The Red Masque
(All Album Reviews by The Red Masque)
Tales from the Inflatable Forest is an impressive collection of instrumentals by Progressive Ears member Phil McKenna (aka Prog Owl). Playing all the instrumentation on the album (keyboards, guitar, bass), McKenna is primarily influenced by King Crimson, Yes, and to a some degree, Magma.
Tales features an interplay of clean, Frippian-style guitar over a mostly jazz rock keyboard style. And though I am not a fan of electronic drums, McKenna has used his to their best advantage, employing only the most "acoustic" sounding effects. The same holds true for most of his synth sounds as well, as he avoids the over-effected, digital tones that afflicts many progressive rock keyboard players in general. Instead, McKenna relies on more organic synth presets, like jazz piano, for example. On the album’s title track, he goes for a more “sylvan” melody in the intro courtesy of the gentle interplay between the strummed guitar and the meandering synth flutes. The guitars on Tales also refrain from needless noodling and instead concentrate on adding textures and ambiance to the overall mix. While fans of Dream Theatre or other prog metal stalwarts may not approve, prog fans appreciative of Fripp or Hackett will appreciate McKenna’s more subtle approach.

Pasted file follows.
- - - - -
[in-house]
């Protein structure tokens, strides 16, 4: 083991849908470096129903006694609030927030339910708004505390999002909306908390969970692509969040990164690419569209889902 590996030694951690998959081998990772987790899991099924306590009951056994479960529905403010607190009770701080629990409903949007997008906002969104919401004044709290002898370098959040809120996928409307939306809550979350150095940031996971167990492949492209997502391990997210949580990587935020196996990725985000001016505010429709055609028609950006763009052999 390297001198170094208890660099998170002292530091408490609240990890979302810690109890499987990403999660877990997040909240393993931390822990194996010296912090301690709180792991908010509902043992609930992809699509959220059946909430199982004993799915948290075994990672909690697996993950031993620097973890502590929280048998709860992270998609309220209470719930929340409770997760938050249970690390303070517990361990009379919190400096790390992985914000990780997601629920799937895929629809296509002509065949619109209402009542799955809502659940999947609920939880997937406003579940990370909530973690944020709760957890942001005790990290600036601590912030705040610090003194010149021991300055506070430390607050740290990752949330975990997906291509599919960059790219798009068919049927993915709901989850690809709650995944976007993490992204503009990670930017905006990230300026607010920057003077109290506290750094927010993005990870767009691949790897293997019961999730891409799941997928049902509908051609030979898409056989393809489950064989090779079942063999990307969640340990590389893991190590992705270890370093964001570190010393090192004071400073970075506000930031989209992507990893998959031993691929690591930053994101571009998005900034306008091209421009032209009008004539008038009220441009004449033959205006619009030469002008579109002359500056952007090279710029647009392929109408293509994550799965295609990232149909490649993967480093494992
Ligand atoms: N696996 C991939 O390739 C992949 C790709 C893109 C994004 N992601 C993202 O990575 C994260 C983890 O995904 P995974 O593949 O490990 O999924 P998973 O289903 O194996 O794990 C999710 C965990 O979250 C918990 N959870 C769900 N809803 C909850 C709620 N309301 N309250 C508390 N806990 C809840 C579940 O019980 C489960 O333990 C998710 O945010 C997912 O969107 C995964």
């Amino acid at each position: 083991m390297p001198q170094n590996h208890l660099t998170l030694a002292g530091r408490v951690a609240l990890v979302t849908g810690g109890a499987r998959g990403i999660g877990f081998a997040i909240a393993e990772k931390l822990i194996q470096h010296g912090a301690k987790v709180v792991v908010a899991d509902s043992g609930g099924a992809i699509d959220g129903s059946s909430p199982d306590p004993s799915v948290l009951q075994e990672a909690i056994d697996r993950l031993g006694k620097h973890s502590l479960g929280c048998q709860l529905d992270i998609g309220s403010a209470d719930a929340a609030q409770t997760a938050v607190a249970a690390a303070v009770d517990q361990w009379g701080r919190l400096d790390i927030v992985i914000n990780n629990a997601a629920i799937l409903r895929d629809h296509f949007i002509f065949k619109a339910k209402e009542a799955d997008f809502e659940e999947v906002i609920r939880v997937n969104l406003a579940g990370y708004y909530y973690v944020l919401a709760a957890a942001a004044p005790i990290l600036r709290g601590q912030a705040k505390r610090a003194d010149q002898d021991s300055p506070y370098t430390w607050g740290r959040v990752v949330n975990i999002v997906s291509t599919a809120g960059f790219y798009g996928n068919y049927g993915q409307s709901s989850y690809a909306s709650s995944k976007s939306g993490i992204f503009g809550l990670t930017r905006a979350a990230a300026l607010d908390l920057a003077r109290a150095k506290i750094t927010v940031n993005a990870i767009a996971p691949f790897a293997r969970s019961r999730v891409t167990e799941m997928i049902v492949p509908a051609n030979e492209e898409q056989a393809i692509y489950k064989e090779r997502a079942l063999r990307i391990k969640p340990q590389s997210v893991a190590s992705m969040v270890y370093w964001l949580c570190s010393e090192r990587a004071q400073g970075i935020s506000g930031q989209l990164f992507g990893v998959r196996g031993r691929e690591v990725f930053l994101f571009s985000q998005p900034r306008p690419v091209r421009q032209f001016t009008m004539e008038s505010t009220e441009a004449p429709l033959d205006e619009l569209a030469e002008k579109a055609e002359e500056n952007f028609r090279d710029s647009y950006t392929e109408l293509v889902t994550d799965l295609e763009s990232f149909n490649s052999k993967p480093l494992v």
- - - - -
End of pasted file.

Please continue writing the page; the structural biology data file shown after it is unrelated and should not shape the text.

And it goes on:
“There Ain’t No Such Things As Spooks” may be my favorite track on the album overall, as I enjoyed the Magma-esque baseline interplays with the Latin percussive rhythms. A close second is “Perfect Picture in Reverse,” in which the rich piano melody employed towards the end of the track moves more towards a contemporary classical slant, and is my favorite section of the album overall.
If there is one drawback to Tales from the Inflatable Forest, its that the songs occasionally seem to wander. A little choice editing, though, could take care of this minor detail. Overall, there are some really impressive ideas on this album, and I think many prog fans at Prog Ears would do well to lend McKenna an ear.